Pro-tip: The sooner the images are up, the sooner the images can be used to promote your gallery on social media, on your website, and on Artsy. Post them early to get ahead of the game.

Get social.

Artsy’s director of social, advises galleries to factor social media into their gallery photography. “Take one or two installation shots that are portrait in dimension to take full advantage of the possible real estate in your followers’ feeds,” he says.

They also advise galleries to take a few shots with people foregrounding the work. “Having a person in the frame helps your followers to understand scale and space.”

His suggestion is backed up by solid numbers too. Images with people perform better on social media, according to one study. On average, those images see a 12% higher click through rate than those without.

Pro-tip: Put people in a few of your shots to experiment, as long as they don’t obscure the work and they aren’t posing as if in a party photo. And remember to think of social media as one part of your overall photography strategy every time you plan installation and artwork photography.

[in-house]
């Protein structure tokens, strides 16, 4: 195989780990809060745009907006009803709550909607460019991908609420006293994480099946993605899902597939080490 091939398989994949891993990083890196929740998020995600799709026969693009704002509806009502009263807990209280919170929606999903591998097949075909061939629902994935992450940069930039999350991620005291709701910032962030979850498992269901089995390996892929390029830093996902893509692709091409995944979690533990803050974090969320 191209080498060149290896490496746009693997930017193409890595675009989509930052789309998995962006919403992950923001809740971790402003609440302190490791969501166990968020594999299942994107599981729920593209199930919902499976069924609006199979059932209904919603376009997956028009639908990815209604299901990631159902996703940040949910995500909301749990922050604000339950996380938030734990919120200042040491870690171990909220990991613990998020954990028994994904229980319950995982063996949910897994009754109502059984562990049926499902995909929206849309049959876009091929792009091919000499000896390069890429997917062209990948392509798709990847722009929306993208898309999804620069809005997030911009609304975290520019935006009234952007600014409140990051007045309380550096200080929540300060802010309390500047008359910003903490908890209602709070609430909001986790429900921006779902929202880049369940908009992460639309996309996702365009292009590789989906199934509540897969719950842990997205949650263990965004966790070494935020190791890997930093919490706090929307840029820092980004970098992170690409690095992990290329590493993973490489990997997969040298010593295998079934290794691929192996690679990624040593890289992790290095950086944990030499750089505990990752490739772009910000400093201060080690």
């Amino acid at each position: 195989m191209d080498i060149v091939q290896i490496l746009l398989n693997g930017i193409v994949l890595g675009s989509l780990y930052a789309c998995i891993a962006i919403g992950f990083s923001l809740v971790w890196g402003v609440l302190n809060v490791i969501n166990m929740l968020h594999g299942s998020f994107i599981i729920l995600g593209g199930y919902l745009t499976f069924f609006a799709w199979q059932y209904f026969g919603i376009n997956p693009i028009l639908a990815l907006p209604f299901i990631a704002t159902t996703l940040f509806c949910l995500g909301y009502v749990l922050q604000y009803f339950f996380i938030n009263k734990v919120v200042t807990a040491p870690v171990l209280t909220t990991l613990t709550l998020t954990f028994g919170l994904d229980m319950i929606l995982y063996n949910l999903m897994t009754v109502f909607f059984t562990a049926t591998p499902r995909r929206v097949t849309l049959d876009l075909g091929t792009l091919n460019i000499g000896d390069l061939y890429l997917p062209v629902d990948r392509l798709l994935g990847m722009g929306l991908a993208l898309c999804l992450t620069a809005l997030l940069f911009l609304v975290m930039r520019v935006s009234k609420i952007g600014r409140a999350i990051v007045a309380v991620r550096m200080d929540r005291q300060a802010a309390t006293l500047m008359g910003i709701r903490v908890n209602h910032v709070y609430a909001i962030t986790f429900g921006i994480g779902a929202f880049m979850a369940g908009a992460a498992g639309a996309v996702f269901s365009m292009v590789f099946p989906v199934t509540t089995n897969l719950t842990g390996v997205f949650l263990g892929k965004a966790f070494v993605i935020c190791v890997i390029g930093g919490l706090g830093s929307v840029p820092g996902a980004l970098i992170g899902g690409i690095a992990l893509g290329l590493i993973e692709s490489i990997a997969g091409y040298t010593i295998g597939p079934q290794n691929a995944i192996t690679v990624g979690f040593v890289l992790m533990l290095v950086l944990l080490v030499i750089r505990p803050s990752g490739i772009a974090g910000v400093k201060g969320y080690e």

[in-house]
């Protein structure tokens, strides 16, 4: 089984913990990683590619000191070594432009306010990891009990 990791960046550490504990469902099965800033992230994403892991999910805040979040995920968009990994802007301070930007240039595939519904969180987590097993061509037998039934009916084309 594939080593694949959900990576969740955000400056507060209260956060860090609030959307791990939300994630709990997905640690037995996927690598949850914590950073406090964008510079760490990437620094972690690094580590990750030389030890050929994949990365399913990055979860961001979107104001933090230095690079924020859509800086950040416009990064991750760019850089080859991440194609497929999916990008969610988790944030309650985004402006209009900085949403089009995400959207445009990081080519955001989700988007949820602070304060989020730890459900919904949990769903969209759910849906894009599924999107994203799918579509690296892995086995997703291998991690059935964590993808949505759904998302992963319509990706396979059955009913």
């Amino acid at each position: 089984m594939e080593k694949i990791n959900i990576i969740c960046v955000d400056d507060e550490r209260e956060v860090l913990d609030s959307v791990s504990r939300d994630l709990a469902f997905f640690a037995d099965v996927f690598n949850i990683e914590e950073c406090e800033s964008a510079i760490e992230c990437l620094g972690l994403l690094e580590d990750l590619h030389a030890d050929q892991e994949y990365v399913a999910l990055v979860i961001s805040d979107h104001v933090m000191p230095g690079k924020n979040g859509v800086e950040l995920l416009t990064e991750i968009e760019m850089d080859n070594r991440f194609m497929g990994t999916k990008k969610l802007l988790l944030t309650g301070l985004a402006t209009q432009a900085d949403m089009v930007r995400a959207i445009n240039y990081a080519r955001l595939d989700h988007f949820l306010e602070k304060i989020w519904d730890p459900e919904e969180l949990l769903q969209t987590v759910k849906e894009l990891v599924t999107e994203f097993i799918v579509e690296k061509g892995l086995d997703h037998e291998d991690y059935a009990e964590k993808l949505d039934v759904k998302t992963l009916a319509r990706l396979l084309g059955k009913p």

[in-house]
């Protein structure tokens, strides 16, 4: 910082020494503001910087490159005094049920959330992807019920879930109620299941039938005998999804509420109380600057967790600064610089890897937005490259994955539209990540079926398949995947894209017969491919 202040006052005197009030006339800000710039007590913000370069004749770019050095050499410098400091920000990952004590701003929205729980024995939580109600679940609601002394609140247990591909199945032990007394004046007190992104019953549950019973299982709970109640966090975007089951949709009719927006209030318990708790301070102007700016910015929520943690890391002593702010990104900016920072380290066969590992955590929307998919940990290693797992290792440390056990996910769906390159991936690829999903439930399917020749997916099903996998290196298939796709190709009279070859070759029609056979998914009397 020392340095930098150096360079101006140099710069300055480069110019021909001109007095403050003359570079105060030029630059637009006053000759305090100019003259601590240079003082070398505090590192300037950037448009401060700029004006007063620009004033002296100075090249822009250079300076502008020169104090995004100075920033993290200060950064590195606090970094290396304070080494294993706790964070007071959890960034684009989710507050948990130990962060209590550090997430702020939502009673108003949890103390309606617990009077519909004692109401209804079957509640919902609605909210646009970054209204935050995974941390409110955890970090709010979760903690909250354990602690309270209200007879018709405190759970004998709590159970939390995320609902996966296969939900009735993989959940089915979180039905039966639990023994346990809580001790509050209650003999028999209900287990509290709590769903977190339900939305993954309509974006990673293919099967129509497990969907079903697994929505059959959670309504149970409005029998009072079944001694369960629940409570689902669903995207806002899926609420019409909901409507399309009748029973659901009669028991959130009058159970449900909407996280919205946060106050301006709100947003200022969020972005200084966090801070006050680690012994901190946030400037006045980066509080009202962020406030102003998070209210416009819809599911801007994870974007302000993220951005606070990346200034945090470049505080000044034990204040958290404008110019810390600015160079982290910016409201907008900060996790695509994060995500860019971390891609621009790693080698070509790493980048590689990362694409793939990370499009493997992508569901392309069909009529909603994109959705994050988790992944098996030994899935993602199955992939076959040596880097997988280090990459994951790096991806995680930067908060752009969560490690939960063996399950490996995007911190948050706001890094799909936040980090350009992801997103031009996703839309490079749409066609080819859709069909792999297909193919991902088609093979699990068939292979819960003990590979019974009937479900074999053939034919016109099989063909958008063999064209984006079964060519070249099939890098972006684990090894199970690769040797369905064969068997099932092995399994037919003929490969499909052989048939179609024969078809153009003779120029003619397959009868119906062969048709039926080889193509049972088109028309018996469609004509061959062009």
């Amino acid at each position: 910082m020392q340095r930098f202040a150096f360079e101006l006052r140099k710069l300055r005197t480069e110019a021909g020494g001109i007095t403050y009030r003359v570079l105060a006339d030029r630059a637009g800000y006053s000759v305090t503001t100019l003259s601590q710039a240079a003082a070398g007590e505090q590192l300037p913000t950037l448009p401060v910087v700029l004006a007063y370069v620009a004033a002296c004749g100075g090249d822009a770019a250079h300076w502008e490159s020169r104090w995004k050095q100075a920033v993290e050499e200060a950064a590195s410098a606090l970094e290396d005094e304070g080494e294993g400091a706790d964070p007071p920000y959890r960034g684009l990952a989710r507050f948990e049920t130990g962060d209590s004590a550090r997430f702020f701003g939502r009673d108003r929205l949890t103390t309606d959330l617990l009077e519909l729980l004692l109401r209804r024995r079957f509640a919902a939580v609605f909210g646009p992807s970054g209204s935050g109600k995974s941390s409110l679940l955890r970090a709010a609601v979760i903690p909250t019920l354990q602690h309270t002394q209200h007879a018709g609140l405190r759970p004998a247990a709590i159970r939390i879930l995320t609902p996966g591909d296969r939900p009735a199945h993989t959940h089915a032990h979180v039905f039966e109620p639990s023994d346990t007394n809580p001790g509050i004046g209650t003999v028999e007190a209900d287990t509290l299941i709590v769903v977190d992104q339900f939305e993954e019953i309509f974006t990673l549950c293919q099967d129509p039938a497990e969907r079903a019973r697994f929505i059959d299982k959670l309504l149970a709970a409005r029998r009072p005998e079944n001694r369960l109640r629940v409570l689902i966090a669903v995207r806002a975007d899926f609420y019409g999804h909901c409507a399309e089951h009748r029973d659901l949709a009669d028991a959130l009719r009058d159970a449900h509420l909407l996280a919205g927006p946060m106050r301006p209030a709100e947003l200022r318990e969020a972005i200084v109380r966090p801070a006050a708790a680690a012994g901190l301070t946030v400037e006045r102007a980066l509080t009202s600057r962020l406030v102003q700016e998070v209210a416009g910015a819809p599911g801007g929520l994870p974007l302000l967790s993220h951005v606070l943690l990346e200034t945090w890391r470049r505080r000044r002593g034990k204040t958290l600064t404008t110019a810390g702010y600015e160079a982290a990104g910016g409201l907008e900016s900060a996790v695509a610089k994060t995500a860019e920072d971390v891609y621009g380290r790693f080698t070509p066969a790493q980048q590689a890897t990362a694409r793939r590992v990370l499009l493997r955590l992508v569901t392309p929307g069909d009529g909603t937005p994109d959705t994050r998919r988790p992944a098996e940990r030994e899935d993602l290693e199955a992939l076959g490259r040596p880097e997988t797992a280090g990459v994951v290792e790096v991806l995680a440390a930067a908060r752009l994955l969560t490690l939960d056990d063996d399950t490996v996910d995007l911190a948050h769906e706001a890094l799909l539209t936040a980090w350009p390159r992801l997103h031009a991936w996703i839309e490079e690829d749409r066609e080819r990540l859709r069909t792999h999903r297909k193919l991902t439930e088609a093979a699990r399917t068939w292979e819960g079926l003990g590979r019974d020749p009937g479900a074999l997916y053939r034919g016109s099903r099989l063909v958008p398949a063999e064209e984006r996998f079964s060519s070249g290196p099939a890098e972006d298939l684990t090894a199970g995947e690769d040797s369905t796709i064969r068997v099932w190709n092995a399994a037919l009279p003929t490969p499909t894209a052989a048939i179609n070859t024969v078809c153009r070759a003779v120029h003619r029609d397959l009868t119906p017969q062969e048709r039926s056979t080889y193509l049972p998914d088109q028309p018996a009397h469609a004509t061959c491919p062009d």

Put your gallery program within reach of a global collector base.

“Because GRIN is not in a place where we have frequent walk-in traffic, we realized early on that having ample documentation available is hugely important to the success of any gallery, but especially for one that isn’t located in an an ‘art-world’ city,” says Stapleton.

Whether you have a photo and archive department or are doing it yourself, focusing on high-quality photography leads to measurable success in the online art marketplace, connecting a global collector-base across time zones and continents.